Re: doing the right thing. I don't think he did. He didn't even bother looking into why the decision was made to take out a certain feature. He just assumed the decision was wrong because it made a certain design pattern he likes hard to emulate.

As I'm writing this I think I've spent too much time on explaining why the quality and approach of posts like "Elm is Wrong" is not the proper way to approach language design discourse. I'm sure it feels good to a certain segment of the population to point things out this way but to the rest of the community, especially other programmers that just do programming as a job all this drama seems quite childish and I think it again goes back to the point about programming languages being tools. When put in the proper context the drama is amateurish.


I agree the blog post wasn't professional, but there was none of that tone where it mattered, the Github issue.

I can see where his frustration stems from though, getting a response like "I don't want to unless you show me a use case" when clearly presented with a use case after spending weeks trying out someone's language can be infuriating. As I said, not very professional, but understandable imo.


This is interesting because Elm has been removing features that Evan considers "too hard" and confusing for the average developer. I'd argue it's not "academic" any more (though it might be interesting for an academic who wants to do UI).


Yes, that is my point. I don't think Elm is "too academic". I think it strives for pragmatism in real world engineering scenarios and that is why it gets flak from a certain segment of the programming community. Similar to how golang does.


Is it truly because they are "too hard" or is it because their current implementation in the language falls short? I was pretty sure in at least one of the cases Evan mentioned the possibility of revisiting it later.

Other languages don't make these choices and end up with things like Python's async/await.


Yup, and that's been one of Evan's core principals in Elm, pull out the good stuff from academia but in a way that's accessible to the lay-developer.


I agree, sometimes you just compound the cleverness too much. There's lots of software that could be written in J in about 150 characters that might take much more in other languages. But I can come back to a line of J and wonder, "what was I doing there?" for a long time. Similarly, I have to stay current in Haskell for it to continue making sense. If I put it down for a few months, I come back and have to re-learn a lot of concepts each time, especially to understand other people's libraries as they adopt the next cool thing.


> They assume the most elegant and concise form of expression for an idea or a concept is equivalent to pragmatism.

Alternatively, perhaps many academics don't care about pragmatism and appreciate elegance and conciseness for their beauty. Admittedly I might be projecting, but part of the reason I have considered getting a PhD is to stop having to concern myself with the interests of the industry and money.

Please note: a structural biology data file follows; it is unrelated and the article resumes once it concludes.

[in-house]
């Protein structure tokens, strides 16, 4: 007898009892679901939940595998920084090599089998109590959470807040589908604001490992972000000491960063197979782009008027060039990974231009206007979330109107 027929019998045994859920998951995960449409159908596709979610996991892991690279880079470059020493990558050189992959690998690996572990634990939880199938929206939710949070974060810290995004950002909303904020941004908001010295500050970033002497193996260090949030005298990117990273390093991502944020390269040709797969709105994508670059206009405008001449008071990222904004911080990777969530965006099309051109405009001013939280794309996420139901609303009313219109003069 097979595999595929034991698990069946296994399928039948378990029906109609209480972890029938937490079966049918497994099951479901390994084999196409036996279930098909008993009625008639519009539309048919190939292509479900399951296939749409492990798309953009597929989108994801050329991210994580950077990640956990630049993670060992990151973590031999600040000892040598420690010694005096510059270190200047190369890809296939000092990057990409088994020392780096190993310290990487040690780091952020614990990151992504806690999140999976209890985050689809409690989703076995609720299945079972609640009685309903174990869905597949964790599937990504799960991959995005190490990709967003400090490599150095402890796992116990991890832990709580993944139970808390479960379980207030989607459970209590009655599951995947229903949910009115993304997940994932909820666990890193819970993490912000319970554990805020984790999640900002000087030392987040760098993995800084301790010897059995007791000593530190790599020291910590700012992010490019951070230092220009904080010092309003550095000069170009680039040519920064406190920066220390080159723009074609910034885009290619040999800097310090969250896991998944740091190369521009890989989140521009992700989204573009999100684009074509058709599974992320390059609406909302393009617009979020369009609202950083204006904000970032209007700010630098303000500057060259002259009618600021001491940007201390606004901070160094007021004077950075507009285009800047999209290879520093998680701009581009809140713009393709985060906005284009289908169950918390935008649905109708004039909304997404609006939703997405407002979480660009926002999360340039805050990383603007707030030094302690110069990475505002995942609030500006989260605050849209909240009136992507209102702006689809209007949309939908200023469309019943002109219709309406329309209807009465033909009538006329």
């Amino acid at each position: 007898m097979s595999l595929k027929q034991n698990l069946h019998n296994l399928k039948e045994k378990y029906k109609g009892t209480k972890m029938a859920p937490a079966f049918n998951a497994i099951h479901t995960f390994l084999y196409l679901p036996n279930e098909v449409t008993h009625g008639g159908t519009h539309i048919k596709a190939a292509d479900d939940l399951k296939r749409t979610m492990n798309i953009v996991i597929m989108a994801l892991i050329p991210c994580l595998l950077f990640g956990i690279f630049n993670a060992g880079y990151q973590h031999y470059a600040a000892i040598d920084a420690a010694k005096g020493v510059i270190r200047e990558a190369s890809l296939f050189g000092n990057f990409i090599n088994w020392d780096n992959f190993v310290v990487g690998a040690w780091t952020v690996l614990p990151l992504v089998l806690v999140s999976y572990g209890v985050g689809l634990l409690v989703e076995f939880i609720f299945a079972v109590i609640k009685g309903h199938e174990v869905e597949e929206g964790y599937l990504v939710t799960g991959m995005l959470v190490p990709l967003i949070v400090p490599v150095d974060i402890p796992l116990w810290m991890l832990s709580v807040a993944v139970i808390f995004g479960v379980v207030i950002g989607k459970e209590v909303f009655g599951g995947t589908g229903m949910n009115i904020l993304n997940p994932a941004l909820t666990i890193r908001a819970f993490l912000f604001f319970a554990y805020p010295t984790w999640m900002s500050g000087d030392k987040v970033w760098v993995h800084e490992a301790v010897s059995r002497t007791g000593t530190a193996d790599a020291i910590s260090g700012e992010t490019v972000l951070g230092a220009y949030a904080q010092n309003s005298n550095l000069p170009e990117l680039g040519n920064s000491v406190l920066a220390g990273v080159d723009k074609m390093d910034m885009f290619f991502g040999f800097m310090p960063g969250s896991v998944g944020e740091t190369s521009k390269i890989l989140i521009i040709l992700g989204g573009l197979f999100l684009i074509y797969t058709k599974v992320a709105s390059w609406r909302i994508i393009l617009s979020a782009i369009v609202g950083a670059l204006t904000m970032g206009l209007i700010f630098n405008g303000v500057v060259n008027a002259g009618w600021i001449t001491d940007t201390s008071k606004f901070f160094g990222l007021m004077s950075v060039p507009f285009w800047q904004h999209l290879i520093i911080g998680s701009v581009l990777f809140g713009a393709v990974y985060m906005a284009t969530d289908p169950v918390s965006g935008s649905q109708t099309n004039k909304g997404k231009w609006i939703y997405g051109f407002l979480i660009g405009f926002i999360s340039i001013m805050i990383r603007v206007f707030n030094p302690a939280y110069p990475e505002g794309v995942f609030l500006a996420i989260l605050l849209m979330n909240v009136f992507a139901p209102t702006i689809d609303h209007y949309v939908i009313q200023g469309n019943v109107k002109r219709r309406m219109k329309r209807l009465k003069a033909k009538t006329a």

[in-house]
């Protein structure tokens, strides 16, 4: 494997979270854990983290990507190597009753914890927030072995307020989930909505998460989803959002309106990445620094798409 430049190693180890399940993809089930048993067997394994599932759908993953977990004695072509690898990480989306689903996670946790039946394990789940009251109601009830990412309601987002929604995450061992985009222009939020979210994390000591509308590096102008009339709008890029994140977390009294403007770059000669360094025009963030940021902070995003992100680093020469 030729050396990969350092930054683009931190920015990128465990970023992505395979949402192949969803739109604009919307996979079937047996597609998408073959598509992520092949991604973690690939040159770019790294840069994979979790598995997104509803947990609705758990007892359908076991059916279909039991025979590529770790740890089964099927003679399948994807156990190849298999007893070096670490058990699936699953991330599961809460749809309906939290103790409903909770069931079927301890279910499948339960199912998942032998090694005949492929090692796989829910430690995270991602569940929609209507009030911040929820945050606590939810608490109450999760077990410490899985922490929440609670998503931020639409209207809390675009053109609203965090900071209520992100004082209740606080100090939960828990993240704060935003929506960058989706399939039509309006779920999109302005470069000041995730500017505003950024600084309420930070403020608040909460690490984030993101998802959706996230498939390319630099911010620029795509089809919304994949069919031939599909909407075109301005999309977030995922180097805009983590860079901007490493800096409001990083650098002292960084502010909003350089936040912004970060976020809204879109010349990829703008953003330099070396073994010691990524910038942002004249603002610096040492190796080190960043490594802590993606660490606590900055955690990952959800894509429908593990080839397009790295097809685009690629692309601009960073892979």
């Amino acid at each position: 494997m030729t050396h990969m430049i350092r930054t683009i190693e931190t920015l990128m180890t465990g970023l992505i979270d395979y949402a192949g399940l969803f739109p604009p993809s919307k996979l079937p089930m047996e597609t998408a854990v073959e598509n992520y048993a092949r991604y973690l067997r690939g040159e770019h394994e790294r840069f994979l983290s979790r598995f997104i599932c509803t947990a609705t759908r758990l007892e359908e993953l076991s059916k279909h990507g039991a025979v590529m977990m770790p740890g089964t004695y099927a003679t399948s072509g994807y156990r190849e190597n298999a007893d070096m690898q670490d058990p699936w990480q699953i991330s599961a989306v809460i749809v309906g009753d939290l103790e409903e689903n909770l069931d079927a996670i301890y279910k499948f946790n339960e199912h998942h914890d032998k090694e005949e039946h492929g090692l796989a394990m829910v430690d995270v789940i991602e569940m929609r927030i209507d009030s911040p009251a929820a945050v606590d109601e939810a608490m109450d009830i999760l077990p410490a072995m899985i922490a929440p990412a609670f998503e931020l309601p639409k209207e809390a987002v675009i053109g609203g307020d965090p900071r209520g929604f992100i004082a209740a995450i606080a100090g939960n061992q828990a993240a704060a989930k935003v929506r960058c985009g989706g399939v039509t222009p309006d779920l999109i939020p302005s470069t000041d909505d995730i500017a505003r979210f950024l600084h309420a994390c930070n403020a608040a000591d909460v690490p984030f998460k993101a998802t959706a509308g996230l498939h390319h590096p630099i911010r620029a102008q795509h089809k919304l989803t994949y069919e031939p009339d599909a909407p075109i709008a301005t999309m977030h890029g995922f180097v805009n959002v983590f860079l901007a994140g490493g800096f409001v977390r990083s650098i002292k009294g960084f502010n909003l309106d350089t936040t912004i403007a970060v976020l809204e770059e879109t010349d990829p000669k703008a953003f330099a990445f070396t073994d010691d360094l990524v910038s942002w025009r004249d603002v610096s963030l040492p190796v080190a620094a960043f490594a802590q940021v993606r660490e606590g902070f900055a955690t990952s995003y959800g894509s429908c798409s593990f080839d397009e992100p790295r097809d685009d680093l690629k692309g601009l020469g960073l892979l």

That's not what I've observed. The discussions actually turn out to be quite inflammatory when these matters are involved. Even folks that claim to have PhDs in language design consistently confuse these concepts. That's the only way I can explain all the condescending remarks when it comes to things like type systems, monads, curry-howard correspondence, etc. In fact the above article is a response to one such inflammatory and condescending blog post by a programmer who clearly values theoretical beauty and specific patterns that typeclasses enable above software engineering pragmatism. Although I can see how typeclasses help in cutting down boilerplate in this case his tone does not help make that point.

I'm no stranger to abstract and theoretical beauty. My undergrad and grad training is in pure math but I also understand that theorems and proofs don't necessarily lead to good software engineering in the large. So valuing the abstractions is great and all but using it as the ultimate arbiter of good language design is not.


> But than again, Elm is not too easy. This means that almost every developer I see that is already involved in Elm is a seasoned developer. Getting experienced developers on board means that they are immediately productive, which means we gain more per hour.

Not really seeing this as a strong point. It feels like the same mindset that drove me away from Scala (and many others [0]!). Sure, it might be good for the company in short term, but what happens when you run out of experienced Elm developers? At least Elm fairs fairly better with having usable samples on their own (clean) site.

[0] https://groups.google.com/forum/#!topic/scala-internals/r2Gn...


I looked around at Elm a little bit recently. I use React/Redux daily at work and have been learning Haskell on the side. When I took another pass at Elm it was extremely easy to pick up. I was able to skim through the docs super fast and start writing real code in about 15 minutes.